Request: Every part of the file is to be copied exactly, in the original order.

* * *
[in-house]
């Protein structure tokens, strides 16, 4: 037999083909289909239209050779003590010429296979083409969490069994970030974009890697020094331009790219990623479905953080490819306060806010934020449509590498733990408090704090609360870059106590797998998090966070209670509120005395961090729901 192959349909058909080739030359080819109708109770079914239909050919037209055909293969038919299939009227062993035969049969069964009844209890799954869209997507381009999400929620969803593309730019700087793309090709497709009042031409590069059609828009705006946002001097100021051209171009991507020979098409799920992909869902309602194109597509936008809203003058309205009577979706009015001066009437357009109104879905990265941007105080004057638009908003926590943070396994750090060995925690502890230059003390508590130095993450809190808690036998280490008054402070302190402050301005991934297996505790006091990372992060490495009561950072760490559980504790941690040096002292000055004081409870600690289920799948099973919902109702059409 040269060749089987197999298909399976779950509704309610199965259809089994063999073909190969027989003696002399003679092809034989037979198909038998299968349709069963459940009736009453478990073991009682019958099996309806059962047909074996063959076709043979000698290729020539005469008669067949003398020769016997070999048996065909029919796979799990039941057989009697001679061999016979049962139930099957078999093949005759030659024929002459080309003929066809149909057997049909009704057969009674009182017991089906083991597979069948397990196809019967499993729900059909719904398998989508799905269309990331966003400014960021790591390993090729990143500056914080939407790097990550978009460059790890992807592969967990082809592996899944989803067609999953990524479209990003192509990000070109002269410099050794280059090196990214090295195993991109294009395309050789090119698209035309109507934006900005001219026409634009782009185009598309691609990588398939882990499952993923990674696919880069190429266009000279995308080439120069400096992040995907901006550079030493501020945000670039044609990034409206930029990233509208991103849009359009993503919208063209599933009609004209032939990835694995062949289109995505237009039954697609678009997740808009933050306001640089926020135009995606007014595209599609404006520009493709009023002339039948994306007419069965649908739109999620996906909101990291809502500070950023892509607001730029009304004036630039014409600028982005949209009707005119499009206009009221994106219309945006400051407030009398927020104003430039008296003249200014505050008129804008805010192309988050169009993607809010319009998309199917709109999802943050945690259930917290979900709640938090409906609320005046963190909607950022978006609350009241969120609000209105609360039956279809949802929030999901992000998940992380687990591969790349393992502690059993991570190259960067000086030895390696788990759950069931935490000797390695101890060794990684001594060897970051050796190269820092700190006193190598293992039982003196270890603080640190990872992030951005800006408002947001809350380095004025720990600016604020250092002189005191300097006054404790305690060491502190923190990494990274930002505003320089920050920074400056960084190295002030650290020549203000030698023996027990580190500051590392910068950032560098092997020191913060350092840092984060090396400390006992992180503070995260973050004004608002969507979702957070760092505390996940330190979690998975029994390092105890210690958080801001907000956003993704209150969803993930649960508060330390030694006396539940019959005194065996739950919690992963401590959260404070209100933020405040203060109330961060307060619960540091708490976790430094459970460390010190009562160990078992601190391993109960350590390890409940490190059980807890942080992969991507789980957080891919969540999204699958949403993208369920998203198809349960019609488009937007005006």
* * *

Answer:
[in-house]
């Protein structure tokens, strides 16, 4: 037999083909289909239209050779003590010429296979083409969490069994970030974009890697020094331009790219990623479905953080490819306060806010934020449509590498733990408090704090609360870059106590797998998090966070209670509120005395961090729901 192959349909058909080739030359080819109708109770079914239909050919037209055909293969038919299939009227062993035969049969069964009844209890799954869209997507381009999400929620969803593309730019700087793309090709497709009042031409590069059609828009705006946002001097100021051209171009991507020979098409799920992909869902309602194109597509936008809203003058309205009577979706009015001066009437357009109104879905990265941007105080004057638009908003926590943070396994750090060995925690502890230059003390508590130095993450809190808690036998280490008054402070302190402050301005991934297996505790006091990372992060490495009561950072760490559980504790941690040096002292000055004081409870600690289920799948099973919902109702059409 040269060749089987197999298909399976779950509704309610199965259809089994063999073909190969027989003696002399003679092809034989037979198909038998299968349709069963459940009736009453478990073991009682019958099996309806059962047909074996063959076709043979000698290729020539005469008669067949003398020769016997070999048996065909029919796979799990039941057989009697001679061999016979049962139930099957078999093949005759030659024929002459080309003929066809149909057997049909009704057969009674009182017991089906083991597979069948397990196809019967499993729900059909719904398998989508799905269309990331966003400014960021790591390993090729990143500056914080939407790097990550978009460059790890992807592969967990082809592996899944989803067609999953990524479209990003192509990000070109002269410099050794280059090196990214090295195993991109294009395309050789090119698209035309109507934006900005001219026409634009782009185009598309691609990588398939882990499952993923990674696919880069190429266009000279995308080439120069400096992040995907901006550079030493501020945000670039044609990034409206930029990233509208991103849009359009993503919208063209599933009609004209032939990835694995062949289109995505237009039954697609678009997740808009933050306001640089926020135009995606007014595209599609404006520009493709009023002339039948994306007419069965649908739109999620996906909101990291809502500070950023892509607001730029009304004036630039014409600028982005949209009707005119499009206009009221994106219309945006400051407030009398927020104003430039008296003249200014505050008129804008805010192309988050169009993607809010319009998309199917709109999802943050945690259930917290979900709640938090409906609320005046963190909607950022978006609350009241969120609000209105609360039956279809949802929030999901992000998940992380687990591969790349393992502690059993991570190259960067000086030895390696788990759950069931935490000797390695101890060794990684001594060897970051050796190269820092700190006193190598293992039982003196270890603080640190990872992030951005800006408002947001809350380095004025720990600016604020250092002189005191300097006054404790305690060491502190923190990494990274930002505003320089920050920074400056960084190295002030650290020549203000030698023996027990580190500051590392910068950032560098092997020191913060350092840092984060090396400390006992992180503070995260973050004004608002969507979702957070760092505390996940330190979690998975029994390092105890210690958080801001907000956003993704209150969803993930649960508060330390030694006396539940019959005194065996739950919690992963401590959260404070209100933020405040203060109330961060307060619960540091708490976790430094459970460390010190009562160990078992601190391993109960350590390890409940490190059980807890942080992969991507789980957080891919969540999204699958949403993208369920998203198809349960019609488009937007005006």